Not only do I want straight blocks for aesthetics but also because I “sight” down the ears of the front trunnion and center the rear sign block (RSB) between the ears when I re-install the barrel – in my case with my IR air hammer.
Press Out the Barrel Pin and the Barrel From The Front Trunnion
So the next step was to knock out the partially installed barrel pin. I used a hammer, one of my gunsmith punches and a block. Note in the next photo how I am ensuring the who barrel assembly has good support before I hammer.
I have also done the above with the trunnion in a vise with brass jaws to prevent marring and used an air hammer with a drift punch in it. I didn’t bother with the air hammer because whomever installed the pin after headspacing the barrel had not inserted it fully. My bet, and I was right, was that it would not take much force to knock the pin out.
You have at least three options to remove the trunnion and all will work. All of the above will work and it really comes down to what tools you have and what you are comfortable with.
Option One: Press the barrel off the trunnion
To press the barrel off, I would recommend you have at least a 12 ton press. Many guys use Harbor Freight presses and buy them when they go on sale. Basically you either buy a barrel removal jig from some like AK-Builder or you can simply make one from a 1/2″ bolt, a 1/2″ brass nut and a steel backing nut. [Click here for the blog post where I explain how to make a barrel back out tool.
All you need to do is to dangle the barrel downwards and support the front sides of the trunnion with steel blocks. Insert the barrel back out tool, and then apply pressure which will drive the barrel out of the supported trunnion. Be sure to flip the rear sight leaf out of the way.
Ensure there is a cushion under the barrel just in case it drops out and you aren’t holding it. I put a box underneat with old shipping materials for example. Also, make sure that the barrel back out tool is sitting only on the barrel and not resting on something else in the trunnion or you may mess something up accidentally.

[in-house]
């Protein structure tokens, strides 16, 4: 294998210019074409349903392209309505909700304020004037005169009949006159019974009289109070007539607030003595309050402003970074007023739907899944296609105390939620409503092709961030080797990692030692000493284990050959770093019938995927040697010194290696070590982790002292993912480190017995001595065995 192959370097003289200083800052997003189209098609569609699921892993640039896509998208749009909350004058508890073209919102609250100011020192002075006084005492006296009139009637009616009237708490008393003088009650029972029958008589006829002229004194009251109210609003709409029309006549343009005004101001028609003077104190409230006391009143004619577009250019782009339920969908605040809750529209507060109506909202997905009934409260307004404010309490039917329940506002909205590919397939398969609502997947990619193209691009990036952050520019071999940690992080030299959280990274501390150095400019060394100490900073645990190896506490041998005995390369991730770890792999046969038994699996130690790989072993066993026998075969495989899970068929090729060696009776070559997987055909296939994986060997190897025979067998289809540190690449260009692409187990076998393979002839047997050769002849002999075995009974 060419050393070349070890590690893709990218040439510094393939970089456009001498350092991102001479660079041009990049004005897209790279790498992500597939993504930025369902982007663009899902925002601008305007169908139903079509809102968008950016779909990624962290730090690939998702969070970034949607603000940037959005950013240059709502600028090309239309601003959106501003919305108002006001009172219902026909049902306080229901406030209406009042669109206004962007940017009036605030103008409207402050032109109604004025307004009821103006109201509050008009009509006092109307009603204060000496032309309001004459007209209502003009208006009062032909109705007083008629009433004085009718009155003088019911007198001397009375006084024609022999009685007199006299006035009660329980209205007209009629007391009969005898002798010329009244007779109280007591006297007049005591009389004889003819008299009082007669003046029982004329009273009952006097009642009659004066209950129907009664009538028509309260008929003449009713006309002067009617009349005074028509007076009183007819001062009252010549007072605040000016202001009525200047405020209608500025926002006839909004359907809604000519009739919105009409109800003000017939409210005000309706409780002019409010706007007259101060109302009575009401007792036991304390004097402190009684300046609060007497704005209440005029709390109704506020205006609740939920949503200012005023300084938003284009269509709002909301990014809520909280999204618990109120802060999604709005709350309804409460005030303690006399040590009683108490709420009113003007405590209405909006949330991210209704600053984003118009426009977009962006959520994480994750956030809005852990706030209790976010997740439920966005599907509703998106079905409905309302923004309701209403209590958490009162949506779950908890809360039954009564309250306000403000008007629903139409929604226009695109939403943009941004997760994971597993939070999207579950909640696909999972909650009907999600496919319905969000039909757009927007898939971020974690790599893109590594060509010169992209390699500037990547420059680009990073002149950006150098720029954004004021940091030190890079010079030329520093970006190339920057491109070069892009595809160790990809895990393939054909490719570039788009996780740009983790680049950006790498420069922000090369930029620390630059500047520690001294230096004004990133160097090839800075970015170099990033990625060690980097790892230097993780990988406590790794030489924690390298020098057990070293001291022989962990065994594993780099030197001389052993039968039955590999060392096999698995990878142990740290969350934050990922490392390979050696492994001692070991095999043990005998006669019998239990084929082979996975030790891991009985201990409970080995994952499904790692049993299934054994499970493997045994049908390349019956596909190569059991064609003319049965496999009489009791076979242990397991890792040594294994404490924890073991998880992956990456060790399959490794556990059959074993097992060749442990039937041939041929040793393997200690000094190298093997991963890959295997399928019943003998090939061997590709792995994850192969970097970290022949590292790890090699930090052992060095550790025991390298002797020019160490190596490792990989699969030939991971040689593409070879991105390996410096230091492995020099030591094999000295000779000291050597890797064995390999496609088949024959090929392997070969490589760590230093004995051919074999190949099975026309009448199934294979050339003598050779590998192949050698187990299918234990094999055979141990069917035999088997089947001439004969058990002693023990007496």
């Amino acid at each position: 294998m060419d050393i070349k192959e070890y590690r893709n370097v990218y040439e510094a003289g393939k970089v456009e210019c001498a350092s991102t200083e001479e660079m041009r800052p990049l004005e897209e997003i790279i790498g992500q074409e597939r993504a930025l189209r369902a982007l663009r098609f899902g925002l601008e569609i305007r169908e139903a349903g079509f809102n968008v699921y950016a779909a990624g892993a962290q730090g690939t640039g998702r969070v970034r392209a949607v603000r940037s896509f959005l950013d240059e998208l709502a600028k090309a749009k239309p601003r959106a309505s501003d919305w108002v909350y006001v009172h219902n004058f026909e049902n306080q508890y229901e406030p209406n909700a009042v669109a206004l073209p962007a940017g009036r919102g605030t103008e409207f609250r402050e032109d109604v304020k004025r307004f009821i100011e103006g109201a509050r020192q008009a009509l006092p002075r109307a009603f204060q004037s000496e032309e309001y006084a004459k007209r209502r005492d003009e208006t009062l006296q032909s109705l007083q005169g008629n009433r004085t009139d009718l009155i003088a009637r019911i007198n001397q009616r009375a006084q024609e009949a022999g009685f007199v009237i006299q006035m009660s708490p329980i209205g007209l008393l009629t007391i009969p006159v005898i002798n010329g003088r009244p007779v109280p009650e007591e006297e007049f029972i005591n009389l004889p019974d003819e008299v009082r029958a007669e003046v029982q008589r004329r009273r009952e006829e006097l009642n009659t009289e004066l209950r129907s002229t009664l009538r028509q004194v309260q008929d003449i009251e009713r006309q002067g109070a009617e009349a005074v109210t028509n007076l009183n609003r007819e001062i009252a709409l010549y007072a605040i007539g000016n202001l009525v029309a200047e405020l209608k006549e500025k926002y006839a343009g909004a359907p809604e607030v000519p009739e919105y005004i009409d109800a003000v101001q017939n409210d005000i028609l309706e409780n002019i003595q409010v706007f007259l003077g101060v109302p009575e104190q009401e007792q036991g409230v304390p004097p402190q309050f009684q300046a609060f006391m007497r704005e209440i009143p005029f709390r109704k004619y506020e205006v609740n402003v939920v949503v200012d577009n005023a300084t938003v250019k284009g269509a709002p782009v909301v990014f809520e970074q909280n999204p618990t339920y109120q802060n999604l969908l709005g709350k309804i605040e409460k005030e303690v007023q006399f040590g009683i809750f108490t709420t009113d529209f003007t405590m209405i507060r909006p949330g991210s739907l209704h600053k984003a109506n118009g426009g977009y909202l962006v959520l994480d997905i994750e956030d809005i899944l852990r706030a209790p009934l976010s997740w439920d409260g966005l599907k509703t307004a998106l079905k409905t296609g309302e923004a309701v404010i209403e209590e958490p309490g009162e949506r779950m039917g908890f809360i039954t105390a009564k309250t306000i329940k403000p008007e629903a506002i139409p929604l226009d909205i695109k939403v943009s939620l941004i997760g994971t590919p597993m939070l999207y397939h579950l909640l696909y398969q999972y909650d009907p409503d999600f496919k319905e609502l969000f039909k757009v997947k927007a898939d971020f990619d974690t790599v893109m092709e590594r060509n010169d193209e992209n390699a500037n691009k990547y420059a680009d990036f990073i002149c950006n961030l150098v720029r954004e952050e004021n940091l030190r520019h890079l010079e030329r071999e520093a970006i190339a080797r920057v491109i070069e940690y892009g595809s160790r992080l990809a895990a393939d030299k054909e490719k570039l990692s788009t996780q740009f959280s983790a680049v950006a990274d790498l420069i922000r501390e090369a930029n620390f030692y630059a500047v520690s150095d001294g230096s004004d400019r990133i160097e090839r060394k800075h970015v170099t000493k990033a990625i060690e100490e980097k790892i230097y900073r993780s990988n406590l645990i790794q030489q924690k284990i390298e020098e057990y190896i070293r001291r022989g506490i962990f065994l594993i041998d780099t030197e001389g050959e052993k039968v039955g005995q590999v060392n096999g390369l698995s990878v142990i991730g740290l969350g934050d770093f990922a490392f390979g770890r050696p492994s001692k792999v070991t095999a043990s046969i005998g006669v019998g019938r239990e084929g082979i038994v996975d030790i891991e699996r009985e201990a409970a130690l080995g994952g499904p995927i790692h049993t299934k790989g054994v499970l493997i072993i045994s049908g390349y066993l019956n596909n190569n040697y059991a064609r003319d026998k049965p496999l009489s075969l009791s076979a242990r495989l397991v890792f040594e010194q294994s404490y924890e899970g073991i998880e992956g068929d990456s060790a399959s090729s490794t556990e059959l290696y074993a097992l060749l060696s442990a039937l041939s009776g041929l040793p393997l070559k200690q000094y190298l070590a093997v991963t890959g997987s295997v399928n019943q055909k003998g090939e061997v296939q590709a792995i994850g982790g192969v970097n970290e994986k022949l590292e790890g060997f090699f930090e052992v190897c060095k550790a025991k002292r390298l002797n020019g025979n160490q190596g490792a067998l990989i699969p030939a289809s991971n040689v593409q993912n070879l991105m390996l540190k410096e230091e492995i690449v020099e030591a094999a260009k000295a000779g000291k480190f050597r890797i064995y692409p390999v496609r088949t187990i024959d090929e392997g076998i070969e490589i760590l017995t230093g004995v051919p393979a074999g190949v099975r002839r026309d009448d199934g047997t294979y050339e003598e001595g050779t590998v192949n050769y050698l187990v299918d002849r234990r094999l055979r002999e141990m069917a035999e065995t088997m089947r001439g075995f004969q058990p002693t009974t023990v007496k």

One thing to bear in mind – this should not take tons and tons of pressure. Guys have cracked their front trunnions by thinking the answer was to apply more and more force. If the barrel doesn’t start moving, make sure the back out tool is not resting on a part of the trunnion by mistake. If it still will not move, then hit the side of the press with a mallet so the shock causes the barrel to break free. Note – this also applies to barrel pins but the pins do take more force to start on old kits. This will be a topic for another day.
Option Two: Use an Air Hammer or Air Riveter to Drive Out the Barrel
This is the actual method I used for this rifle. Being a new barrel, I did not expect a big fight to get the barrel and trunnion to separate. I wrote this up in more detail in another post – click here to read it.
Option 3: Use a Big Hammer
This is very similar to the previous option but a big “fricken” hammer (BFH) is used to hit the barrel back out tool which then drives out the barrel. I don’t care much for this option.
Now, of the three, using an air-hammer or air-riveter is my preferred method. I have talked to guys that have used other methods such as making contraptions out of all-thread rods to press out and install barrels and various types of gear pullers. I suppose you are only limited by your imagination.
So at this point we have confirmed the head space and removed the front trunnion. We’re ready for the next step which is to install the trunnions in the new receiver. That will be our next blog post.
If you find this post useful, please either buy something using one of the links to eBay and Amazon. With Amazon, if you click on one of our links and then buy something else – even unrelated stuff like clothes, electronics and groceries – we get credit and it would be hugely appreciated. Doing something like the above will help us fund continued development of the blog.